Videos shared on social media recently have demonstrated the "shocking levels of abuse" women in Iran face from morality police and pro-government "thugs" seeking to enforce the country's strict dress code, Amnesty International says.
"Iran's forced hijab laws are not only deeply degrading and discriminatory, they are also being used to justify violent assaults on women and girls in the streets," Philip Luther, the London-based human rights watchdog's Middle East and North Africa research and advocacy director, said in a statement on March 12.
The statement said that women in Iran were "routinely stopped in the street at random by morality police, who insult and threaten them, order them to pull their head scarves forward to hide strands of hair, or give them tissues to wipe off their make-up."
They are also physically assaulted, including by being "slapped in the face, beaten with batons, handcuffed, and bundled into police vans," it added.
The statement mentions a video posted online last month in which a woman films a confrontation that she says began after a pro-government vigilante ordered her to wear her hijab properly. The man is seen hurling insults at the woman and, when she objects, he turns around and sprays her in the face with what appears to be pepper spray.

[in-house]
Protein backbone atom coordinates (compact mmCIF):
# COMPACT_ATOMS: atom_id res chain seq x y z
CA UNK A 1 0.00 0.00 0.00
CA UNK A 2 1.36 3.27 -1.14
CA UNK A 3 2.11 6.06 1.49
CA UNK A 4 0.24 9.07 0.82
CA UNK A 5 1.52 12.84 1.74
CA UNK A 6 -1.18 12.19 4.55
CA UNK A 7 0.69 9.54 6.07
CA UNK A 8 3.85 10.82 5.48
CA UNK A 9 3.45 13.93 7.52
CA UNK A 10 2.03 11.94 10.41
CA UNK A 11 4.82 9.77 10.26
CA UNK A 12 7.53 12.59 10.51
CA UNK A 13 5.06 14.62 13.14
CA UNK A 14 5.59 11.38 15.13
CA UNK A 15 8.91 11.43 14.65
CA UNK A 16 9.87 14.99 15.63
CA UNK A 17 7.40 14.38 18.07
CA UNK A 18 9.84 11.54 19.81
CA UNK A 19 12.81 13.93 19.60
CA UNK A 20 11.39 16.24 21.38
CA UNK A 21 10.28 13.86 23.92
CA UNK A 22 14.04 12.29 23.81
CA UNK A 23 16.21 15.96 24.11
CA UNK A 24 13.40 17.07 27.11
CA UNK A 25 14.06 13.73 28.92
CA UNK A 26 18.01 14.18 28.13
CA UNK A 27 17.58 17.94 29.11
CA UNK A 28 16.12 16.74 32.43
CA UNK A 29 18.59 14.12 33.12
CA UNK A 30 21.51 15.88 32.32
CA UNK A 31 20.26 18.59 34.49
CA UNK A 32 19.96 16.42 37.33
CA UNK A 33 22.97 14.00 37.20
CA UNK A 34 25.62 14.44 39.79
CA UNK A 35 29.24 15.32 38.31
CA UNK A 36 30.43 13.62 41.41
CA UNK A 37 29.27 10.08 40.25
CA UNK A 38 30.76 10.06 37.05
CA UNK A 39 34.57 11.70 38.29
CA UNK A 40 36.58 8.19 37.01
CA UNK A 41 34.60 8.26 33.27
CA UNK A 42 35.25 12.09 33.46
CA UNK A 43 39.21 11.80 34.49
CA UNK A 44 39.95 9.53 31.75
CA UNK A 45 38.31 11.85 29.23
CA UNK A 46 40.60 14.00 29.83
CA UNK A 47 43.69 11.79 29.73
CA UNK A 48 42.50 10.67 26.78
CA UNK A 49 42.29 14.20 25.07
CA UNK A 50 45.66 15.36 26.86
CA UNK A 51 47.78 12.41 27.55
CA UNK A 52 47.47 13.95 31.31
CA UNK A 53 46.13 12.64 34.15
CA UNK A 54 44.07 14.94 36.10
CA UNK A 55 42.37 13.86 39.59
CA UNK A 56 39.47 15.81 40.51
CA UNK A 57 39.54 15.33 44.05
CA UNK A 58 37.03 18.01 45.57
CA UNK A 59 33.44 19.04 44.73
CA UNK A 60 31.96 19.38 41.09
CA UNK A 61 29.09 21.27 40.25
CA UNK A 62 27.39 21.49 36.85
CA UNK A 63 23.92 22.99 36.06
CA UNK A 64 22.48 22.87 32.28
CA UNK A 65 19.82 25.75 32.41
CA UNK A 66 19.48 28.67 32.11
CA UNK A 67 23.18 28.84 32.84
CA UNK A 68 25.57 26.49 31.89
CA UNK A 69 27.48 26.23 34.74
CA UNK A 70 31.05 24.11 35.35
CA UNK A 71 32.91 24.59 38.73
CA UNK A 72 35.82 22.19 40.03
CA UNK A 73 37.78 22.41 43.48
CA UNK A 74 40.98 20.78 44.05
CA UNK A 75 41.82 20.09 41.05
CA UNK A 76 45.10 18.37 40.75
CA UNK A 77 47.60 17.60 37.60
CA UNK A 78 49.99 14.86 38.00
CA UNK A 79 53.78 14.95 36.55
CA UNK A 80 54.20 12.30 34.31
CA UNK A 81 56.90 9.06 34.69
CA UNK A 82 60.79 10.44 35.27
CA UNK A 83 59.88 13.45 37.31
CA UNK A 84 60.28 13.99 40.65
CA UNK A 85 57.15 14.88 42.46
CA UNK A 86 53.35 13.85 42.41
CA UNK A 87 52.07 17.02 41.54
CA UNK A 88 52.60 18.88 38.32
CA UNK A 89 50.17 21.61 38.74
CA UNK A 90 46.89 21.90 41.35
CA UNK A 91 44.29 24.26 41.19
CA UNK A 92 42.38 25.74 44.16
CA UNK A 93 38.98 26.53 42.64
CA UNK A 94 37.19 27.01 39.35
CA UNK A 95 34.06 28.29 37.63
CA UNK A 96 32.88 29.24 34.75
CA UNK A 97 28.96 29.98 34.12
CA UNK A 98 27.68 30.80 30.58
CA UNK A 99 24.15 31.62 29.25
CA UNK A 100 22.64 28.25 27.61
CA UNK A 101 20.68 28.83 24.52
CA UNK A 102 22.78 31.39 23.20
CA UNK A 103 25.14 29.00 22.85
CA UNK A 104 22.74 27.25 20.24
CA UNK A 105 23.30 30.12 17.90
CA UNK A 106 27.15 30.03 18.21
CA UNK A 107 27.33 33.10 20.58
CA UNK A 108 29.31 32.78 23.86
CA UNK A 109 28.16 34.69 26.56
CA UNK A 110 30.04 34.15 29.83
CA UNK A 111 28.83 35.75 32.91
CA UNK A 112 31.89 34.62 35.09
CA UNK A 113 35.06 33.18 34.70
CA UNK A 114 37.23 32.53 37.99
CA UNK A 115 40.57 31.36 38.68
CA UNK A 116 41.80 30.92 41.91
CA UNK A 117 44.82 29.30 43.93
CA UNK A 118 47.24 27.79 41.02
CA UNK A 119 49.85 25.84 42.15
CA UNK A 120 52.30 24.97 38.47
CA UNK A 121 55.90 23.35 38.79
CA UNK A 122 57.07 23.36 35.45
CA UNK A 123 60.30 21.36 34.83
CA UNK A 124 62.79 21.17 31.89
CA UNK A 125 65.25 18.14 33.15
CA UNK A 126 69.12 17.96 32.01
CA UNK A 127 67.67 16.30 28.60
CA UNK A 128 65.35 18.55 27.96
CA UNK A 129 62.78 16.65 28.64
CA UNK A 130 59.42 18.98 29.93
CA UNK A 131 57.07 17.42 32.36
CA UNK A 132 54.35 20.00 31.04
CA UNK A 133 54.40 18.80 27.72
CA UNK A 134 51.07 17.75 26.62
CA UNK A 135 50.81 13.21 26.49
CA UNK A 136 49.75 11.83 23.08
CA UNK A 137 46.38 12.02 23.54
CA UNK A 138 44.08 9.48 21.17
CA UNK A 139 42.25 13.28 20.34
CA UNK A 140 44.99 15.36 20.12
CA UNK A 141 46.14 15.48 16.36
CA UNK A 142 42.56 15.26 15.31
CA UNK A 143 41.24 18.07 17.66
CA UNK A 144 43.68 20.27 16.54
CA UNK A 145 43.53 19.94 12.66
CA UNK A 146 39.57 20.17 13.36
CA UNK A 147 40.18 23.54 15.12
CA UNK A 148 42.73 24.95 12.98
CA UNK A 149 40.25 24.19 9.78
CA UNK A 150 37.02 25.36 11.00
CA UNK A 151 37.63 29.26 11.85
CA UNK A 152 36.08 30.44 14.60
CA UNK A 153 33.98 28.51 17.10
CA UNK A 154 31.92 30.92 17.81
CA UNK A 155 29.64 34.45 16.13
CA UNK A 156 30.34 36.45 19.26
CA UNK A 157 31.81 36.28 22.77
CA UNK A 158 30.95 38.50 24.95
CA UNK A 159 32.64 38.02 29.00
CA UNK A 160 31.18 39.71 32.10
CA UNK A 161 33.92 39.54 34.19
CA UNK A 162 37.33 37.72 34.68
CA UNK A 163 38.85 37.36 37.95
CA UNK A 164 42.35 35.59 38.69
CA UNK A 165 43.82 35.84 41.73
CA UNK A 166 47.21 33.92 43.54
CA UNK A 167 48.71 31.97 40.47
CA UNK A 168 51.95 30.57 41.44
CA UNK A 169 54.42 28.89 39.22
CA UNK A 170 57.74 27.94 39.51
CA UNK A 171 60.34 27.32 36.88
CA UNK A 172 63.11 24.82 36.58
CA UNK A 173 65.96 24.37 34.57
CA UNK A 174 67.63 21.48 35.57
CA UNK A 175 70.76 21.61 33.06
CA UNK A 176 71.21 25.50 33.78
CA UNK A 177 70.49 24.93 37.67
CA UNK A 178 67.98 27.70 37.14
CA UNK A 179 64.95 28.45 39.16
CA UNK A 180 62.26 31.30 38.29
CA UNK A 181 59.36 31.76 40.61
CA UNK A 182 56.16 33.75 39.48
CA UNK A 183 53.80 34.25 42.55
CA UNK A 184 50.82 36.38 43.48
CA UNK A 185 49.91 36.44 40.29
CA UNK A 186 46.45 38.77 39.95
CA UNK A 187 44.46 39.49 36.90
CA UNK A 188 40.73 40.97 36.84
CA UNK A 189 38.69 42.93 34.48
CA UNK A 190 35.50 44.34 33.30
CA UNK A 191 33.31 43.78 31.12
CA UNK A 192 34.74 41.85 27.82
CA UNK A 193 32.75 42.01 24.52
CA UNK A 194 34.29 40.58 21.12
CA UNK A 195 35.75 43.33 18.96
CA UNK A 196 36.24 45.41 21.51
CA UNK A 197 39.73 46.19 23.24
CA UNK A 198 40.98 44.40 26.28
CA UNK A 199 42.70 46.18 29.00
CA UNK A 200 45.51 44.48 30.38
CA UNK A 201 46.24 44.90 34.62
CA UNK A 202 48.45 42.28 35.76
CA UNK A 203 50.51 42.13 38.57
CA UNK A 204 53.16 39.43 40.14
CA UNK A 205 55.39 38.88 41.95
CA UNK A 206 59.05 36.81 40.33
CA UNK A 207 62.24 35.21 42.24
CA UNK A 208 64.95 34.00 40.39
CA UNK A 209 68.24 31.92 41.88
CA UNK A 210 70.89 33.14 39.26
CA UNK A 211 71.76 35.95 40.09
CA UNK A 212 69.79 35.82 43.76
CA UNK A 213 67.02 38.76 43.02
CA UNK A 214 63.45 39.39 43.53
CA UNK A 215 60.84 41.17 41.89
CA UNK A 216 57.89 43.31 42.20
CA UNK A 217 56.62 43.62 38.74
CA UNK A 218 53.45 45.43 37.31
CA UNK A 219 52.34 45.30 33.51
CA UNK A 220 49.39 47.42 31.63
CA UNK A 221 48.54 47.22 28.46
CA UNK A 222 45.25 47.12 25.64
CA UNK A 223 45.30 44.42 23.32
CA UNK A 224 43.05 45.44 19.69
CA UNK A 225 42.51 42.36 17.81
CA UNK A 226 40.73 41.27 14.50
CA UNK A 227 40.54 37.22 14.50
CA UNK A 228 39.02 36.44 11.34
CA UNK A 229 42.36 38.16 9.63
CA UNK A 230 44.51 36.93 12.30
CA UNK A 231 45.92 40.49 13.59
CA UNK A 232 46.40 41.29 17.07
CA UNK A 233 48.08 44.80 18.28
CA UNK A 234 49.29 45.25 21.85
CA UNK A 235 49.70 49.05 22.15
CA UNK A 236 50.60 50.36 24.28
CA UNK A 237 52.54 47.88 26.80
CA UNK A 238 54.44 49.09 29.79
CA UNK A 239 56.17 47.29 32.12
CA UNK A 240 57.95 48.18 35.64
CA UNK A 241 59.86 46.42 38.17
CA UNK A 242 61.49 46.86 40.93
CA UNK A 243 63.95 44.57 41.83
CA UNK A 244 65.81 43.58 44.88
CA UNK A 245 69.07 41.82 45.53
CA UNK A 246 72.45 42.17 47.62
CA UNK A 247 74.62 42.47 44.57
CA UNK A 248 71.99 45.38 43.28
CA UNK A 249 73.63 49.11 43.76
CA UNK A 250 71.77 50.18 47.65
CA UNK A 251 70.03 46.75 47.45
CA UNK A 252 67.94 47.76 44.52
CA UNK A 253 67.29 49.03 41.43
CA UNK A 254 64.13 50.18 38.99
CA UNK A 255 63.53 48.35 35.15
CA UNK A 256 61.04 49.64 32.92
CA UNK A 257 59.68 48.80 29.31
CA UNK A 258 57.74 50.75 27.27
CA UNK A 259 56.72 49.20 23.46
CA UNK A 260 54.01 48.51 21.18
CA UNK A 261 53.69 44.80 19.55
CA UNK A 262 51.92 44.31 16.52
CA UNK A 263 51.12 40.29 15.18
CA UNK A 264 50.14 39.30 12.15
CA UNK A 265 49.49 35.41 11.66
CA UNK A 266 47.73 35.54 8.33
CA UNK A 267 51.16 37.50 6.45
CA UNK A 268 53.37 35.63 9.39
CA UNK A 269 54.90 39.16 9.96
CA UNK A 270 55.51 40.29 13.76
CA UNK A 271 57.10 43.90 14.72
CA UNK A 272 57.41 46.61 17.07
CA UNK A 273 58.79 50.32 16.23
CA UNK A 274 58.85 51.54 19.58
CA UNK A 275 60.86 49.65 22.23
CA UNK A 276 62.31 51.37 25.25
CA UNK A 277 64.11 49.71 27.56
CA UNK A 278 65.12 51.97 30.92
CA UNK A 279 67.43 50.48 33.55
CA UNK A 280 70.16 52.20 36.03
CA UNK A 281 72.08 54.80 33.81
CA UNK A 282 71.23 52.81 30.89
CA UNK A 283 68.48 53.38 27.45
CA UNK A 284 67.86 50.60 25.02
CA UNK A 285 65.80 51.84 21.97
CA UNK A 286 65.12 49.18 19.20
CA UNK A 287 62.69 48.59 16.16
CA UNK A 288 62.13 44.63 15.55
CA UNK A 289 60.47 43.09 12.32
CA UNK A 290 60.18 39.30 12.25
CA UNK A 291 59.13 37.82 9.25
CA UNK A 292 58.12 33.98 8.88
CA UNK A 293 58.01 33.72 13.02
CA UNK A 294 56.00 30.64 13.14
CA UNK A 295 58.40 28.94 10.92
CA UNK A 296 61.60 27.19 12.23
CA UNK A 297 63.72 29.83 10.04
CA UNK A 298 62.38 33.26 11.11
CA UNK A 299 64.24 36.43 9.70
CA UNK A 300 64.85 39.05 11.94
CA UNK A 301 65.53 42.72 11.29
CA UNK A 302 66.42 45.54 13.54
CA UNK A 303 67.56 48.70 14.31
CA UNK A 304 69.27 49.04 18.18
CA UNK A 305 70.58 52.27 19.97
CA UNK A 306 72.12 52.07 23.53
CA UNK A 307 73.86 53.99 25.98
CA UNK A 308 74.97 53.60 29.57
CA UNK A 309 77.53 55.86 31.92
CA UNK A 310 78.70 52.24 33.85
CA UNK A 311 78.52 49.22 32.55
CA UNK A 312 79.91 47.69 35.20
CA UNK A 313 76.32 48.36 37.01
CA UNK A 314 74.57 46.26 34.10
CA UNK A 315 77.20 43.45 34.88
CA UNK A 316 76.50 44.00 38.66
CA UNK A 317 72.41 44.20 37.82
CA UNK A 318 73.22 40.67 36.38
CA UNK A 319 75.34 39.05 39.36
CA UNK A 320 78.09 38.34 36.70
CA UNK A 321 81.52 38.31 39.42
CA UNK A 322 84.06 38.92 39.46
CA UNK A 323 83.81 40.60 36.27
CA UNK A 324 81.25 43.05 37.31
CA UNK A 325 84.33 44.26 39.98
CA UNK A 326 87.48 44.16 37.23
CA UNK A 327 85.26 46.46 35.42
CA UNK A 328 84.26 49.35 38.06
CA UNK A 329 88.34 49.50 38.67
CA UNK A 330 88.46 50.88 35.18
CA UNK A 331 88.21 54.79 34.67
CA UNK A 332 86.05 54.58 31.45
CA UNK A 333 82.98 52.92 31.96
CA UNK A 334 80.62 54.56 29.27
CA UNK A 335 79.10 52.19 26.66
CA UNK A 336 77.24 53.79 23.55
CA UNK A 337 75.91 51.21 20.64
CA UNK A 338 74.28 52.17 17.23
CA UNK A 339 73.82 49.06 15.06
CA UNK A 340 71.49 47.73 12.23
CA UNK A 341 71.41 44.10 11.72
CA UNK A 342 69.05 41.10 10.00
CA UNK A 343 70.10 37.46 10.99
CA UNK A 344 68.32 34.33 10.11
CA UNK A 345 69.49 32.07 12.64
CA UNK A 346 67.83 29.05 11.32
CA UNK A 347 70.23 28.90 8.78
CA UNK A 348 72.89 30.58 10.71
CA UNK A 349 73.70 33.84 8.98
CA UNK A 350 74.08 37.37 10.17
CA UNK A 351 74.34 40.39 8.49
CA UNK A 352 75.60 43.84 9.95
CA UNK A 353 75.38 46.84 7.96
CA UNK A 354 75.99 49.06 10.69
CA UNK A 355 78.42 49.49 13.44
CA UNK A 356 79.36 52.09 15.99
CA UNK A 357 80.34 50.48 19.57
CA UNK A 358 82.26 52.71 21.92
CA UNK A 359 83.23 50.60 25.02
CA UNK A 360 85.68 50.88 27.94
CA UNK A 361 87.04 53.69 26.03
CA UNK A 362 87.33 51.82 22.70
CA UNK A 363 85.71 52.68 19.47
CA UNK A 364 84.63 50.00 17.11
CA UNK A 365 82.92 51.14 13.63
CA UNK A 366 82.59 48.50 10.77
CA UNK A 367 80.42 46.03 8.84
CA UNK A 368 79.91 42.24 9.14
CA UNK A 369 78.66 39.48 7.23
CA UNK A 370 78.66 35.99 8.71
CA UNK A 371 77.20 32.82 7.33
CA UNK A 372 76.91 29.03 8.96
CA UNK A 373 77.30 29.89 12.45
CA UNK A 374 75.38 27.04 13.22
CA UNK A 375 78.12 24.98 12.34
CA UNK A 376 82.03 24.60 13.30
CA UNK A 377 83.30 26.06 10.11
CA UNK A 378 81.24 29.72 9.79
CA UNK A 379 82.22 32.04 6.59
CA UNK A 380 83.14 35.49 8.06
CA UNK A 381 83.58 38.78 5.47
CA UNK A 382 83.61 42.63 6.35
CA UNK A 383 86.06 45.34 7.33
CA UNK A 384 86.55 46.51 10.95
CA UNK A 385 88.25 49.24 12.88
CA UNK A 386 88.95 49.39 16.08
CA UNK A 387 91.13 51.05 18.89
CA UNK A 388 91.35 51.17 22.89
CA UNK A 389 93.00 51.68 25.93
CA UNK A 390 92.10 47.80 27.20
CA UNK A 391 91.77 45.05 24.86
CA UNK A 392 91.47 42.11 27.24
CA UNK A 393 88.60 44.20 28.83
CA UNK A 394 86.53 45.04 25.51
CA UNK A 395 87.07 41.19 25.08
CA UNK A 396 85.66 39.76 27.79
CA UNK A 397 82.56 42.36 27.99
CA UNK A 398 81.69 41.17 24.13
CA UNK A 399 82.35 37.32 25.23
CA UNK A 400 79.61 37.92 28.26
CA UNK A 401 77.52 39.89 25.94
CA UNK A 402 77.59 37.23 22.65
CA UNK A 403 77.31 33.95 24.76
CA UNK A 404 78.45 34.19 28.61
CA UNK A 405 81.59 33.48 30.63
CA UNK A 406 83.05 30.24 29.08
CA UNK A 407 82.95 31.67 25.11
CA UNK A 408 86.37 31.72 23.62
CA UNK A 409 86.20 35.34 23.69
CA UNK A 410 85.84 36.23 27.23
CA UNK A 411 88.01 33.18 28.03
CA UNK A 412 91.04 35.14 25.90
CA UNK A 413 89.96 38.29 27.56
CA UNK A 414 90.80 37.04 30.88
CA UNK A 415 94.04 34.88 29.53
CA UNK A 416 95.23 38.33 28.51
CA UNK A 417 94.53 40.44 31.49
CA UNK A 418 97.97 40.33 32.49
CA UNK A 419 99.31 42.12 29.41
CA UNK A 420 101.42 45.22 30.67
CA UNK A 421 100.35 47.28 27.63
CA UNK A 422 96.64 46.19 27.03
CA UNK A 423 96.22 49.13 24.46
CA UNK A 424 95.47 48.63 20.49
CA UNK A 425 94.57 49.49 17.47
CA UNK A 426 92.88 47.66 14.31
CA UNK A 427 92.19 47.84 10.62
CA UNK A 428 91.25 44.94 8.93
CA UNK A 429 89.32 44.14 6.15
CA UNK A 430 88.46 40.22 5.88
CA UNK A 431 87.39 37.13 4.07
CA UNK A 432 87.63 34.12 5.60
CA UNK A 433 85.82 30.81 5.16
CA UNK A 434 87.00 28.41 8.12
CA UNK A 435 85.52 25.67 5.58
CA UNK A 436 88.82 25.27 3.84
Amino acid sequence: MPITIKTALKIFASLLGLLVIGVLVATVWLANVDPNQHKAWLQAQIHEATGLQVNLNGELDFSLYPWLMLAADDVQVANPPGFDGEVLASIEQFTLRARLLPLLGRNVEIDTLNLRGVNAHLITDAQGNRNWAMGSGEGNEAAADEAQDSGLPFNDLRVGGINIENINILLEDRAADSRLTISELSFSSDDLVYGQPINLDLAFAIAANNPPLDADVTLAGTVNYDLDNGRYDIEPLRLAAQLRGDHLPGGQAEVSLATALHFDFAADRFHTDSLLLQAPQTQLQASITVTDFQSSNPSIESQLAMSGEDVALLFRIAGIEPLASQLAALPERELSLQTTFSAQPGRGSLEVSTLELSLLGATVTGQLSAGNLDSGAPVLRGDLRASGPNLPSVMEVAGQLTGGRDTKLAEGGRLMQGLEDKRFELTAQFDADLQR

Another clip shows a man insulting and ordering a woman to put on her head scarf. The woman is heard screaming about his threat to fire a stun gun at her and the man says: "I did not fire at you. I only showed it to you."
A third video shows a plainclothes man standing next to a morality-police van and aiming a gun at men and women who have intervened to stop the violent arrest of a woman who is not wearing a head scarf.
Amnesty Internal said these incidents were filmed as part of the My Camera My Weapon campaign aimed at raising awareness of the daily harassment and assault that women and girls in Iran face as a result of forced-hijab laws.
The videos were posted on Instagram by exiled Iranian journalist and women's rights activist Masih Alinejad, who is based in the United States.
"These brutal assaults targeting women and girls are a violation of their right to be protected from cruel, inhuman, and degrading treatment under international law," Luther said. "Millions of Iranian women are being denied the right to be treated with dignity and to go about their daily lives without fearing violence or harassment."
Women's dress has been heavily scrutinized in Iran since the 1979 revolution, when adherence to an Islamic dress code became compulsory.
The dress code dictates that women's hair and body must be covered in public.
Morality police launch regular crackdowns on those who are not fully respecting rules relating to the hijab.